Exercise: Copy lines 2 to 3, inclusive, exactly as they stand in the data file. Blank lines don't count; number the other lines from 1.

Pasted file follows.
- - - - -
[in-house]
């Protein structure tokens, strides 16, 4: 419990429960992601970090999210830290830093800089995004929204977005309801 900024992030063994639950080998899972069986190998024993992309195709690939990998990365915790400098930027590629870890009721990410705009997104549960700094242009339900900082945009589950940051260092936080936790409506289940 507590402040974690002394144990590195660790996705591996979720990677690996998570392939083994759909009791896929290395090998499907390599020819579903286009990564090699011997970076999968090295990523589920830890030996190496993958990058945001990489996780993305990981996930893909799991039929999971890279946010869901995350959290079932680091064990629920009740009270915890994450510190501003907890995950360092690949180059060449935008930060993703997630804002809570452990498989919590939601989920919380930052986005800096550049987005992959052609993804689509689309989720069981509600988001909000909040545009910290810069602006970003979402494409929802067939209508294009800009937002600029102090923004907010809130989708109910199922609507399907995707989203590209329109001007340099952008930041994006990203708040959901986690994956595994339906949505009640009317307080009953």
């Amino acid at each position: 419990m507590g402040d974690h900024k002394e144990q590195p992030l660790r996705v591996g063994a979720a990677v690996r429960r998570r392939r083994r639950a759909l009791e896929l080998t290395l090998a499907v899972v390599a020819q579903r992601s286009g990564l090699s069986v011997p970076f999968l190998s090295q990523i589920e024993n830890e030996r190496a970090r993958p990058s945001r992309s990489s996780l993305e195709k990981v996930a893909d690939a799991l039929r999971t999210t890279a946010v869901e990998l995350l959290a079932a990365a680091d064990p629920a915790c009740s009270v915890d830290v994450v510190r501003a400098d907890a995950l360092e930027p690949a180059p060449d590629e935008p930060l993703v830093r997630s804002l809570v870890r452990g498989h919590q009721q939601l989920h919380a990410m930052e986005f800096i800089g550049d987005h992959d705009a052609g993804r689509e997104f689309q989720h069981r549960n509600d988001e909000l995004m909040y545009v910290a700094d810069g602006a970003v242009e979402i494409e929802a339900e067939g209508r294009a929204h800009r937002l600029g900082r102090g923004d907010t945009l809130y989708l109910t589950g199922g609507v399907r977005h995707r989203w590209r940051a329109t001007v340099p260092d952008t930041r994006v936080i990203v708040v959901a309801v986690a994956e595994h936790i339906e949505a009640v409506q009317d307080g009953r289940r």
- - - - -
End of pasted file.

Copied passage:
């Protein structure tokens, strides 16, 4: 419990429960992601970090999210830290830093800089995004929204977005309801 900024992030063994639950080998899972069986190998024993992309195709690939990998990365915790400098930027590629870890009721990410705009997104549960700094242009339900900082945009589950940051260092936080936790409506289940 507590402040974690002394144990590195660790996705591996979720990677690996998570392939083994759909009791896929290395090998499907390599020819579903286009990564090699011997970076999968090295990523589920830890030996190496993958990058945001990489996780993305990981996930893909799991039929999971890279946010869901995350959290079932680091064990629920009740009270915890994450510190501003907890995950360092690949180059060449935008930060993703997630804002809570452990498989919590939601989920919380930052986005800096550049987005992959052609993804689509689309989720069981509600988001909000909040545009910290810069602006970003979402494409929802067939209508294009800009937002600029102090923004907010809130989708109910199922609507399907995707989203590209329109001007340099952008930041994006990203708040959901986690994956595994339906949505009640009317307080009953």
């Amino acid at each position: 419990m507590g402040d974690h900024k002394e144990q590195p992030l660790r996705v591996g063994a979720a990677v690996r429960r998570r392939r083994r639950a759909l009791e896929l080998t290395l090998a499907v899972v390599a020819q579903r992601s286009g990564l090699s069986v011997p970076f999968l190998s090295q990523i589920e024993n830890e030996r190496a970090r993958p990058s945001r992309s990489s996780l993305e195709k990981v996930a893909d690939a799991l039929r999971t999210t890279a946010v869901e990998l995350l959290a079932a990365a680091d064990p629920a915790c009740s009270v915890d830290v994450v510190r501003a400098d907890a995950l360092e930027p690949a180059p060449d590629e935008p930060l993703v830093r997630s804002l809570v870890r452990g498989h919590q009721q939601l989920h919380a990410m930052e986005f800096i800089g550049d987005h992959d705009a052609g993804r689509e997104f689309q989720h069981r549960n509600d988001e909000l995004m909040y545009v910290a700094d810069g602006a970003v242009e979402i494409e929802a339900e067939g209508r294009a929204h800009r937002l600029g900082r102090g923004d907010t945009l809130y989708l109910t589950g199922g609507v399907r977005h995707r989203w590209r940051a329109t001007v340099p260092d952008t930041r994006v936080i990203v708040v959901a309801v986690a994956e595994h936790i339906e949505a009640v409506q009317d307080g009953r289940r």